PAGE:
Wirzba discusses death, sacrifice and eating, briefly touching on different perspectives of vegetarianism and offering a wonderful reflection on feasting and fasting before bringing the reader back to the Eucharist, which provides the place of orientation on food and eating. In the final stretch he discusses gratitude and celebration, and he explains why saying grace at the table is important theologically and politically.

The concluding chapter, "Eating in Heaven? Consum­mat­ing Communion," is worth the price of the book. In spite of Jesus' resurrection meals and food-related parables, such as that of the great banquet, I had not given much thought to whether there will be eating in heaven. Wirzba has thought about it, and he demonstrates that ancient thinkers like Tertullian and Augustine did as well. Wirzba says that if eating is about hospitality and intimacy (and not just about gobbling down something to assuage the latest hunger) and heaven is a place where eternal life is not so much about length as about the depth and quality of relationship, where relationship and membership are sites of healing nurture, then the possibility of eating in heaven begins to make sense. This is why when we eat well, in communion, we taste a little bit of heaven here on earth.

This book is full of ideas and themes that almost leap off the page into the pulpit and pastoral ministry. For example, Wirzba uses the wonderful phrase "being capable of communion" in several places. He introduces this phrase early in the book when he explains:

To transform eating into a spiritual exercise is to cultivate the practical conditions and habits—attention, conversation, reflection, gratitude, honest accounting . . . for us to see with depth and appreciate the gifted and graced character of the world. . . . We must be capable of communion, capable of entering into and seeing the value of a community that is not simply a collectivity.

When I read that, I immediately started thinking about how much of my pastoral work is helping people become capable of communion. They come in the door well schooled in a kind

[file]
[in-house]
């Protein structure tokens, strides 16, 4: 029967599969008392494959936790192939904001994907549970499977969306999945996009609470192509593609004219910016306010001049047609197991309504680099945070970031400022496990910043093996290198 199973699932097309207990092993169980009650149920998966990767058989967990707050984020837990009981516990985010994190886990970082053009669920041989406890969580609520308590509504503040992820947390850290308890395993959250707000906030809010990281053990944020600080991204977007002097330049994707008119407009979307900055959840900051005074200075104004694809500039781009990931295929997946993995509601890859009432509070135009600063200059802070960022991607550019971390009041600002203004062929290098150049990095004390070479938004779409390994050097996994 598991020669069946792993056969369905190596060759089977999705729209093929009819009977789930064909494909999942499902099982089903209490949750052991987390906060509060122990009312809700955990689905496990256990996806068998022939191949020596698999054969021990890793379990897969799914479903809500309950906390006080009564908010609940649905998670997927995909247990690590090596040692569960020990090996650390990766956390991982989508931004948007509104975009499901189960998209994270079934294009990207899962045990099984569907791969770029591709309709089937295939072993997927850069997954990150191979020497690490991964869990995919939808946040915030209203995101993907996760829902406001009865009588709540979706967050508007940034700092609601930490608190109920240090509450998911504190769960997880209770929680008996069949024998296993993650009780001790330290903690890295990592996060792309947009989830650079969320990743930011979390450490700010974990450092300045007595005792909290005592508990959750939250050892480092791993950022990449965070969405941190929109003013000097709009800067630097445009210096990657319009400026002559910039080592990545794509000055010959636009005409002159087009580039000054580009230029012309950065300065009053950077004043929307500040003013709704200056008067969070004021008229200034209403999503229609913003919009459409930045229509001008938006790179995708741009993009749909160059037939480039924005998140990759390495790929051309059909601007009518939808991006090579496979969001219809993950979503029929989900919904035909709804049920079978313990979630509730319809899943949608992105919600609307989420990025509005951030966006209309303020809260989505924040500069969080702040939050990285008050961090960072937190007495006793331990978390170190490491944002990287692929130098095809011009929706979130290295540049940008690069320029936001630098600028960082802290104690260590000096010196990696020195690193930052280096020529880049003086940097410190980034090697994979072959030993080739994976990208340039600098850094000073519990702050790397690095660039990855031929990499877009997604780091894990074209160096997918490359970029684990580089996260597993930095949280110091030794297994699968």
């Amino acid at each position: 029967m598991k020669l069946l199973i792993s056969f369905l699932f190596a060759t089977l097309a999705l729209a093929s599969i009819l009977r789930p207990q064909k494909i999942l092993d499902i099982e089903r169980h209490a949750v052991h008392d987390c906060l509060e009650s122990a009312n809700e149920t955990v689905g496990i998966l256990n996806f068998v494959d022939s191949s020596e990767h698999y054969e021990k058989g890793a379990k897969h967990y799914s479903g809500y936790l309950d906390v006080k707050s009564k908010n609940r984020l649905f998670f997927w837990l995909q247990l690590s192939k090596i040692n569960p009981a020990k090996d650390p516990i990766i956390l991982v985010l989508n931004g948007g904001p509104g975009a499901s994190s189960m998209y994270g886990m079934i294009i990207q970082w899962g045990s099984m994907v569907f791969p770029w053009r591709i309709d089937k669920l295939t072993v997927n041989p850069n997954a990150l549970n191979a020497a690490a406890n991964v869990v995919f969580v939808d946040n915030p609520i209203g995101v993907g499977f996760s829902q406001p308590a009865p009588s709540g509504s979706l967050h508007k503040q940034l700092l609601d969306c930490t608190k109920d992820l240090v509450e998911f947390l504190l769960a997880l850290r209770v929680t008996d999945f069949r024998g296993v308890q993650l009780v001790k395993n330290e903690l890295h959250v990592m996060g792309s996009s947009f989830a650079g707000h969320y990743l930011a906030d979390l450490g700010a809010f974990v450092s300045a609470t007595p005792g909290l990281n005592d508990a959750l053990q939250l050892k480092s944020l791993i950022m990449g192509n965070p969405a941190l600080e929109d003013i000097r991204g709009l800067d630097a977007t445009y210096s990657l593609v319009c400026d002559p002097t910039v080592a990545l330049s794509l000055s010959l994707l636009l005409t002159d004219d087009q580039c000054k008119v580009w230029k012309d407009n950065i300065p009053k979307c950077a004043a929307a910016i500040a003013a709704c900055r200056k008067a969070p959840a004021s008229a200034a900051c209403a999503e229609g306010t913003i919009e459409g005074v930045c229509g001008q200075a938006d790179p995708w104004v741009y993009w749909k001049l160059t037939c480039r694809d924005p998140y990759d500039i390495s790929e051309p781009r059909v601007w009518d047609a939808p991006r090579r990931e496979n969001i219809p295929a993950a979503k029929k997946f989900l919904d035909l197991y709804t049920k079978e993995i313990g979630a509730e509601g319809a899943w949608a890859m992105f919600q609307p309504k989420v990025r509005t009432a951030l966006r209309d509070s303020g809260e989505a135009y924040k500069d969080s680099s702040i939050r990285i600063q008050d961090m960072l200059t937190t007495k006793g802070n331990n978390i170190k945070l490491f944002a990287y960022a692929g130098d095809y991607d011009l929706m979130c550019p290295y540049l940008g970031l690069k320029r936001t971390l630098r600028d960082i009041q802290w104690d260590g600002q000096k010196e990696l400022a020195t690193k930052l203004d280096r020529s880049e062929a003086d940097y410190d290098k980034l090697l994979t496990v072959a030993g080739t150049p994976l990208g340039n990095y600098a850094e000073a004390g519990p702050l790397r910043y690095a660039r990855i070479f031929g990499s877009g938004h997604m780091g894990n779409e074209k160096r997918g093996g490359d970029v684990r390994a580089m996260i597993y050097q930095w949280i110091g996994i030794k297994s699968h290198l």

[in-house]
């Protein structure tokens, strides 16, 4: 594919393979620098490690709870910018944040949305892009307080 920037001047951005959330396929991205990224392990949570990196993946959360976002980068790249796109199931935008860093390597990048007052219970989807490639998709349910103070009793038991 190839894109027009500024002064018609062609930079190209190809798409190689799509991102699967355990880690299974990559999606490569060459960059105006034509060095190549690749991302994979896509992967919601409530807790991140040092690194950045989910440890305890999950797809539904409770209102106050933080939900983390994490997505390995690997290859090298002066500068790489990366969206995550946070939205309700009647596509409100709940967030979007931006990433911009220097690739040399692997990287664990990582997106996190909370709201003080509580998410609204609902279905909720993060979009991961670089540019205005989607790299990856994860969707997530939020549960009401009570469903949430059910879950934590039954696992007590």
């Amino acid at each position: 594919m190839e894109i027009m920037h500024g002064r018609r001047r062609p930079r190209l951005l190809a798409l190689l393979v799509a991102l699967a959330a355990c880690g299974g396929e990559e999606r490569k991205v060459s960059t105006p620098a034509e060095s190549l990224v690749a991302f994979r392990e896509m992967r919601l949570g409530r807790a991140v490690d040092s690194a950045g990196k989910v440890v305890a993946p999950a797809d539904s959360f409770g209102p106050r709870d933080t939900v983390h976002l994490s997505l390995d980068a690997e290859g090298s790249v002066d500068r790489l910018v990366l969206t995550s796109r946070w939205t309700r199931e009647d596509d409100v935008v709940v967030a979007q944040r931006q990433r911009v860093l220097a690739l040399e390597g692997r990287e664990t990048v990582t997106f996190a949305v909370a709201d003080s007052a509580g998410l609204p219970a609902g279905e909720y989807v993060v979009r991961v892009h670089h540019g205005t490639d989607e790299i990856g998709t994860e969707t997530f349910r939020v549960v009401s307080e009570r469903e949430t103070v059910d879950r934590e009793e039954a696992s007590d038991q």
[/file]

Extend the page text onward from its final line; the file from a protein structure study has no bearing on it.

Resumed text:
of Tea Party spirituality that understands everyone as auto­nomous, and God and church as existing for the individual's spiritual consumption. Many want a truer communion in Christ but have no idea what it looks like, how to participate in it and how to sustain it. Even staying married creates a challenge. A great deal of my job involves preparing the ground, planting the seeds, caring and cultivating so people can eventually grow into membership and communion.

This tells us why Wirzba's work is so important to the church and why many pastors are reading agrarians like Berry, whose 1977 book The Unsettling of America is one of the starting points of what is loosely called the new agrarianism (in contrast to the old agrarianism of the 1930s). Wirzba writes to counter the destruction of land and farms and communities by industrial agriculture. He and other environmental writers, like Michael Pollan, have joined Berry, plant geneticist Wes Jackson and farmer Gene Logsdon to help us understand that agrarianism is a "compelling and coherent alternative to the modern industrial/technological/economic paradigm." Wirzba has said that agrarianism is not "a throwback to a never-realized pastoral arcadia" but "the sustained attempt to live faithfully and responsibly in a world of limits and possibilities." Or, as I've heard him say, "it's about learning to live as creatures."